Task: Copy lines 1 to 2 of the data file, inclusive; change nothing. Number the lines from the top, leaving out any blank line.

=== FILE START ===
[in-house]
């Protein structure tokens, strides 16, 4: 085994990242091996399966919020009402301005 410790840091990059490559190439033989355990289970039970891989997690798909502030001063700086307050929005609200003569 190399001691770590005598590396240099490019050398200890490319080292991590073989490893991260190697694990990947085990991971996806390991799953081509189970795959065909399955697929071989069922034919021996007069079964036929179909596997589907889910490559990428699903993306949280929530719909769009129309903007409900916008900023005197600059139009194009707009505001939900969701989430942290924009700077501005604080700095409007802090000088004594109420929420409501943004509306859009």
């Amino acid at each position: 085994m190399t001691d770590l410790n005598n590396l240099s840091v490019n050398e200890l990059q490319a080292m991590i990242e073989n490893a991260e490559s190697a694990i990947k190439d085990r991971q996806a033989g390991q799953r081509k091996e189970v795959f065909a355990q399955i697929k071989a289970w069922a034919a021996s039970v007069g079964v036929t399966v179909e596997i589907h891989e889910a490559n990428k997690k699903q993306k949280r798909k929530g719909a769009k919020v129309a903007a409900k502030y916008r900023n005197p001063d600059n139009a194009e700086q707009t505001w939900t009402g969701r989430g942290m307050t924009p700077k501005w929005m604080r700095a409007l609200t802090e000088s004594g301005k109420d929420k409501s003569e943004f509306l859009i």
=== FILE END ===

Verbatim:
[in-house]
């Protein structure tokens, strides 16, 4: 085994990242091996399966919020009402301005 410790840091990059490559190439033989355990289970039970891989997690798909502030001063700086307050929005609200003569 190399001691770590005598590396240099490019050398200890490319080292991590073989490893991260190697694990990947085990991971996806390991799953081509189970795959065909399955697929071989069922034919021996007069079964036929179909596997589907889910490559990428699903993306949280929530719909769009129309903007409900916008900023005197600059139009194009707009505001939900969701989430942290924009700077501005604080700095409007802090000088004594109420929420409501943004509306859009």